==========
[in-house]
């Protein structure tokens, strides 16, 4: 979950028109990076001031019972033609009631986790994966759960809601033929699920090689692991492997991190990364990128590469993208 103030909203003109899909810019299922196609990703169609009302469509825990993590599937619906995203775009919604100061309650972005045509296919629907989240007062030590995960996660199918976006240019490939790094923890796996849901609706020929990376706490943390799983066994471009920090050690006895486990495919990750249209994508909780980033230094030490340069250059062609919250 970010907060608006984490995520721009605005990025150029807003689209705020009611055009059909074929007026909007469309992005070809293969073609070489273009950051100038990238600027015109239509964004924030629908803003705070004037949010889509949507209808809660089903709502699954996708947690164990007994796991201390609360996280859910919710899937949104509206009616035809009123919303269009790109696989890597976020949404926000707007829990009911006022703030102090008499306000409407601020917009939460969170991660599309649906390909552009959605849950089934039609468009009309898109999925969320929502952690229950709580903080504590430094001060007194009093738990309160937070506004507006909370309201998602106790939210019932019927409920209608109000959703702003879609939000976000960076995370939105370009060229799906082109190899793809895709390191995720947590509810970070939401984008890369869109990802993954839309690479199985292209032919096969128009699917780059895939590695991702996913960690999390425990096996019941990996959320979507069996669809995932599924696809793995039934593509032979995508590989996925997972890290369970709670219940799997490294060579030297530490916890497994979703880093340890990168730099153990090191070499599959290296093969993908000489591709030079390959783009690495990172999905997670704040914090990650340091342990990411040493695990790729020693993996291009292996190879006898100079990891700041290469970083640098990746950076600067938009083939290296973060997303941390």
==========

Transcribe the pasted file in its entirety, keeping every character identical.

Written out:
[in-house]
């Protein structure tokens, strides 16, 4: 979950028109990076001031019972033609009631986790994966759960809601033929699920090689692991492997991190990364990128590469993208 103030909203003109899909810019299922196609990703169609009302469509825990993590599937619906995203775009919604100061309650972005045509296919629907989240007062030590995960996660199918976006240019490939790094923890796996849901609706020929990376706490943390799983066994471009920090050690006895486990495919990750249209994508909780980033230094030490340069250059062609919250 970010907060608006984490995520721009605005990025150029807003689209705020009611055009059909074929007026909007469309992005070809293969073609070489273009950051100038990238600027015109239509964004924030629908803003705070004037949010889509949507209808809660089903709502699954996708947690164990007994796991201390609360996280859910919710899937949104509206009616035809009123919303269009790109696989890597976020949404926000707007829990009911006022703030102090008499306000409407601020917009939460969170991660599309649906390909552009959605849950089934039609468009009309898109999925969320929502952690229950709580903080504590430094001060007194009093738990309160937070506004507006909370309201998602106790939210019932019927409920209608109000959703702003879609939000976000960076995370939105370009060229799906082109190899793809895709390191995720947590509810970070939401984008890369869109990802993954839309690479199985292209032919096969128009699917780059895939590695991702996913960690999390425990096996019941990996959320979507069996669809995932599924696809793995039934593509032979995508590989996925997972890290369970709670219940799997490294060579030297530490916890497994979703880093340890990168730099153990090191070499599959290296093969993908000489591709030079390959783009690495990172999905997670704040914090990650340091342990990411040493695990790729020693993996291009292996190879006898100079990891700041290469970083640098990746950076600067938009083939290296973060997303941390």